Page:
In kindergarten, I looked forward to going to class every day, excited to learn in our bright, colourful classroom. We played with crayons during breaks, occupying a vibrant make-believe world of our own.
My teachers, for the most part, were kind and loved kids, finding new ways to keep us engaged. After class, I was picked up from school by my parents or a nanny followed by a healthy dose of my favourite TV show at the time, “The Flintstones” and a well-deserved nap.
My dad, a doctor, got slightly delayed one day because he was tending to a patient which took longer than expected. I waited patiently, excited to spot our family car. A teacher stayed with me when she realized I was alone, allowing my four-year-old self to entertain her with tales from my life. Dad reached right after that and looked at us gratefully, relieved that I was in safe hands.
A couple of decades later, I can appreciate how thoughtful her gesture was. She let me take over the conversation, earnestly listening to everything I had to say. From her, I learned to be more thoughtful about what other people may need from me. Another teacher in the fourth grade, who adored me, never shied away from making me feel at ease. She raised my spirits even when I goofed up at a school event, forgetting a few dance steps and improvising on the spot. For her patience and unconditional love, I remain eternally grateful.
In the eighth grade, the English and French teacher taught me several things. One of the most poignant things he ever told us was this: “Once you’re out of school, life will hit you like a tight slap on your face.” He meant well. He explained his logic, talking about the unstable world outside the classroom and that it’s important to stay true to yourself, no matter what. Thank you, Mr.G, you were charismatic, charming and a solid mentor. When he met my mother, he insisted that I was meant to be a writer. And it turns out, he could read me well.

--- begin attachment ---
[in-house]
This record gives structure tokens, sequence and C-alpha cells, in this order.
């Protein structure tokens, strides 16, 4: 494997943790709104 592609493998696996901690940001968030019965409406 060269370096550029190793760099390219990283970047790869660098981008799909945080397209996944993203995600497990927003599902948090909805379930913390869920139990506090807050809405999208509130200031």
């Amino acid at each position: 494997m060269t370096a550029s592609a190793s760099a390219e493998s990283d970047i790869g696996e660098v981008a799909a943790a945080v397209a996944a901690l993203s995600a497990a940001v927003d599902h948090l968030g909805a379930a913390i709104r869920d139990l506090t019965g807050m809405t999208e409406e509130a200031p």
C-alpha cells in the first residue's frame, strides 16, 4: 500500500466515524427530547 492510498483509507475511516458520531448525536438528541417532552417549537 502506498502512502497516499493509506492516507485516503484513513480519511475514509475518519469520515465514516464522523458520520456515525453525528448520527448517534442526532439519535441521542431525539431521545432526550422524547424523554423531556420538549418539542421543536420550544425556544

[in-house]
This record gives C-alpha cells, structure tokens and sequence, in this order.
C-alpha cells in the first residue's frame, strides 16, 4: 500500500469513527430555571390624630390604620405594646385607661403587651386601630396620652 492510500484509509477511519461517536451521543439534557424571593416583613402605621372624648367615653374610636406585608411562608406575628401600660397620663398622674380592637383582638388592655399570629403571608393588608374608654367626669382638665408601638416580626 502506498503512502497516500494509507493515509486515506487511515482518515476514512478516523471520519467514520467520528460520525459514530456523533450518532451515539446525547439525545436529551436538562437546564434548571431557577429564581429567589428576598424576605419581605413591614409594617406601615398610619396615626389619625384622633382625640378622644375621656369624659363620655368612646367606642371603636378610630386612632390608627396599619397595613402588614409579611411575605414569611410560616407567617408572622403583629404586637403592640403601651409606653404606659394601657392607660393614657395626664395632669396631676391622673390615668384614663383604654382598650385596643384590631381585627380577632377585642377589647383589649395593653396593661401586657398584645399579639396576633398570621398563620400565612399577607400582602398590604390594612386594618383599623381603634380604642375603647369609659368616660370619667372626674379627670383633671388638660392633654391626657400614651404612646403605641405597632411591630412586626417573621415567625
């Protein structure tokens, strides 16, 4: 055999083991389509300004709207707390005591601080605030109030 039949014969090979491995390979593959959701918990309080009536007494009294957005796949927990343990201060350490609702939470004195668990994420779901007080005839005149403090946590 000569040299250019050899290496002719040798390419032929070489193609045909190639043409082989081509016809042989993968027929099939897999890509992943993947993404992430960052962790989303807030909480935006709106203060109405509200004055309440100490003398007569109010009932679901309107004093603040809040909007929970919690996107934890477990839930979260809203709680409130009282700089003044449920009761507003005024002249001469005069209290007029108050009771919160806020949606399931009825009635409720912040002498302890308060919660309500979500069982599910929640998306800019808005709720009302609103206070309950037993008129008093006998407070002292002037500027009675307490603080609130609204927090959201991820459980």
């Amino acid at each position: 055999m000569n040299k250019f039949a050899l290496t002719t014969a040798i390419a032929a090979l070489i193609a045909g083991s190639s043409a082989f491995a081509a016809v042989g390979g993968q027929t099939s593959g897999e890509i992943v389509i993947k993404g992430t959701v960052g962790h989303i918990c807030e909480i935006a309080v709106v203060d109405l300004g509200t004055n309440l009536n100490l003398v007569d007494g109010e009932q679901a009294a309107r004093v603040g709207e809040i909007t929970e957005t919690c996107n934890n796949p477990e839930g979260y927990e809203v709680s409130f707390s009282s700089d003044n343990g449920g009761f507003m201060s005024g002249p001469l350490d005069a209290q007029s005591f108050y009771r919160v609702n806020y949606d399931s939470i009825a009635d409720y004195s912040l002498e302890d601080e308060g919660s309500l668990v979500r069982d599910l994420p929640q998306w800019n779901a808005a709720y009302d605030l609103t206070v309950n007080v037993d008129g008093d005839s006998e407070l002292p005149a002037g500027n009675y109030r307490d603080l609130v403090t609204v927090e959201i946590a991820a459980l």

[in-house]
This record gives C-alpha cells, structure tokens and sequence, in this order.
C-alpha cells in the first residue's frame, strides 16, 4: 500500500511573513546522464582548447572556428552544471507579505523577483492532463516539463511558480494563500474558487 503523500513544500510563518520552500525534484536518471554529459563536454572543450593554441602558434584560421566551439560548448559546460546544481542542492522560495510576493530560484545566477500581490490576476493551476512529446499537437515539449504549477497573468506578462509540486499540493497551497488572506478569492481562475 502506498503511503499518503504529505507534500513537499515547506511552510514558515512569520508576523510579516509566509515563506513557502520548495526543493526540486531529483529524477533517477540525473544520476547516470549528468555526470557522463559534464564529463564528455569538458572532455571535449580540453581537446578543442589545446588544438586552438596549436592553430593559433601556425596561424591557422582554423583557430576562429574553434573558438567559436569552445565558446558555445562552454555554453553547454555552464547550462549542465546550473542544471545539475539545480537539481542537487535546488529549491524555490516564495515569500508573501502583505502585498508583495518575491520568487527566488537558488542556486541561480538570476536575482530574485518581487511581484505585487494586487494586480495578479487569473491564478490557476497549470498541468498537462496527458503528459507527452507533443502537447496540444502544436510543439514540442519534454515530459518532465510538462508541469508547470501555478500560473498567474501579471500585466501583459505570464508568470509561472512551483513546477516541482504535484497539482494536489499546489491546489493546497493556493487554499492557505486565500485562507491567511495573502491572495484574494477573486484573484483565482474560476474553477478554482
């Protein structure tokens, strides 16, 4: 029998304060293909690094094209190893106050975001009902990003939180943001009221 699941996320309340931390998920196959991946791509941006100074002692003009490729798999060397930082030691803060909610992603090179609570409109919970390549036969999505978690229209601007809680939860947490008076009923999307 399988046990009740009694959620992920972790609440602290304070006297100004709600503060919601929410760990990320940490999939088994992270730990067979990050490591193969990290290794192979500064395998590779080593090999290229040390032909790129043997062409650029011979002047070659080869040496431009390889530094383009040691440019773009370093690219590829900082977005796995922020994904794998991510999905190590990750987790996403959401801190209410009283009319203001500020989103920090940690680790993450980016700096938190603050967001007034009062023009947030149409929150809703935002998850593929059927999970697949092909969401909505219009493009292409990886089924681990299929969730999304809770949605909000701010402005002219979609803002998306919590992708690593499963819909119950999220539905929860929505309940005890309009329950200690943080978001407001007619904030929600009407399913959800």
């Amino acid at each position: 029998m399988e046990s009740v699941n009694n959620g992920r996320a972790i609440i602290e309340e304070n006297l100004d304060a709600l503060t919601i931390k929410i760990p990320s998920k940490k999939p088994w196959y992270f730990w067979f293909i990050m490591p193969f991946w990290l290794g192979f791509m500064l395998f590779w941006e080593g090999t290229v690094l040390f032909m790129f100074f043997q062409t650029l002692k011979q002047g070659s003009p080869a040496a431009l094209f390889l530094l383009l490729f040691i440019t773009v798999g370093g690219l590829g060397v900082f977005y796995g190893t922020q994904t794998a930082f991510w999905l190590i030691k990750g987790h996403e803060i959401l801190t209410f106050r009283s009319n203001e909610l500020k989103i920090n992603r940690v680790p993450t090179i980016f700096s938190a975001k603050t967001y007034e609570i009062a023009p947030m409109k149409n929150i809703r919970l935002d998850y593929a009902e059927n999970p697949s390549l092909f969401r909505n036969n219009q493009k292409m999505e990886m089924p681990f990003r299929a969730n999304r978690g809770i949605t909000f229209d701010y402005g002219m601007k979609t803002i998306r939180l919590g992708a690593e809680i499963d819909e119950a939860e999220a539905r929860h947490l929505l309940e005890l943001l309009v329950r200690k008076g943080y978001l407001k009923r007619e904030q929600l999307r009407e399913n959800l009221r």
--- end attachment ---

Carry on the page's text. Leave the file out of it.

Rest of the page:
In my undergraduate years, my writing professor pushed us to go beyond our comfort zones and identify our individual strengths. She would critique my writing like no else, motivating me to embrace my thoughts no matter how convoluted they felt. When I left India to study abroad, I left behind a box of chocolates and a long note for the woman who inspired me everyday for three years. Thank you, professor.
In grad school, two of my journalism professors went on a charity rally to Mongolia, armed with a van and plenty of enthusiasm. They covered over 14,000 kilometers, getting over several hurdles including relying on strangers to tow their vehicle after it broke down. They gave us a glimpse of their adventures after the holidays in fancy hats and taught an important lesson: stay unconventional and go off the beaten track. It’s usually fun, unpredictable and worth it.